Can you electrically stimulate wounds to make them heal faster?, Gawoon Shim, G4 (3964478)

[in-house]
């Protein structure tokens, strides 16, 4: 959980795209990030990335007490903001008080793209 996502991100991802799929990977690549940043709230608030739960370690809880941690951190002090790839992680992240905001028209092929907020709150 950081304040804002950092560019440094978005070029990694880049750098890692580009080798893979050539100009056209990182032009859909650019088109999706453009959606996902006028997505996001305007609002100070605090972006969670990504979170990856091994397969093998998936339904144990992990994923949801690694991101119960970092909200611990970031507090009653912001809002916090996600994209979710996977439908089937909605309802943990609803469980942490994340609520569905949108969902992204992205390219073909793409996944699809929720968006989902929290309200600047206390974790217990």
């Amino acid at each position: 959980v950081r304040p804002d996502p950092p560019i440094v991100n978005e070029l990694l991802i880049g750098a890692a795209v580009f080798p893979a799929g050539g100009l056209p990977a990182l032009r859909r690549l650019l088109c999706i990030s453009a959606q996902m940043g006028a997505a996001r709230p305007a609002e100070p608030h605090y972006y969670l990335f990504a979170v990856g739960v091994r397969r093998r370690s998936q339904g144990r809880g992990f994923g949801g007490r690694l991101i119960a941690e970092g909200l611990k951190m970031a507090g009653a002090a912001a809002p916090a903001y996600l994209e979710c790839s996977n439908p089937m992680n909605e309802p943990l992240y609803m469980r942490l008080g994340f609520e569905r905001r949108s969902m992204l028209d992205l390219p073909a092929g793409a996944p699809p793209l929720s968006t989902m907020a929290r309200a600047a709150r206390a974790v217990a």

As a part of studying ‘collective migration’—the large scale migration of thousands of cells that is important for healing and developmental processes—the CohenLab harnesses a process where cells respond to an electrical field by moving along the field gradient in a phenomenon dubbed "electrotaxis". In this research we seek to investigate how to accelerate wound healing by increasing skin cell migration speed into the wound bed. We look into modulating the adhesion strength between cells to affect the collective migration speed of a monolayer, a sheet consisting of thousands of cells attached to its neighbors through the E-cadherin protein bonds. Using primary mouse skin cells, a cell type whose E-cadherin expression levels can be modulated by varying the extracellular calcium level, we show how increasing the strength of cell-cell adhesion within a monolayer can decrease the speed of collective migration by 1) creating a jammed state within the monolayer and 2) strengthening the cytoskeletal network and delaying the reorientation and realignment of cells required for directional migration. We then explore utilizing this discovery in real-life wound healing, employing methods to temporarily weaken the cell-cell adhesion strengths in monolayers by disrupting E-cadherin junctions to increase migration speeds and later restoring the junctions to revert the monolayer to its original state.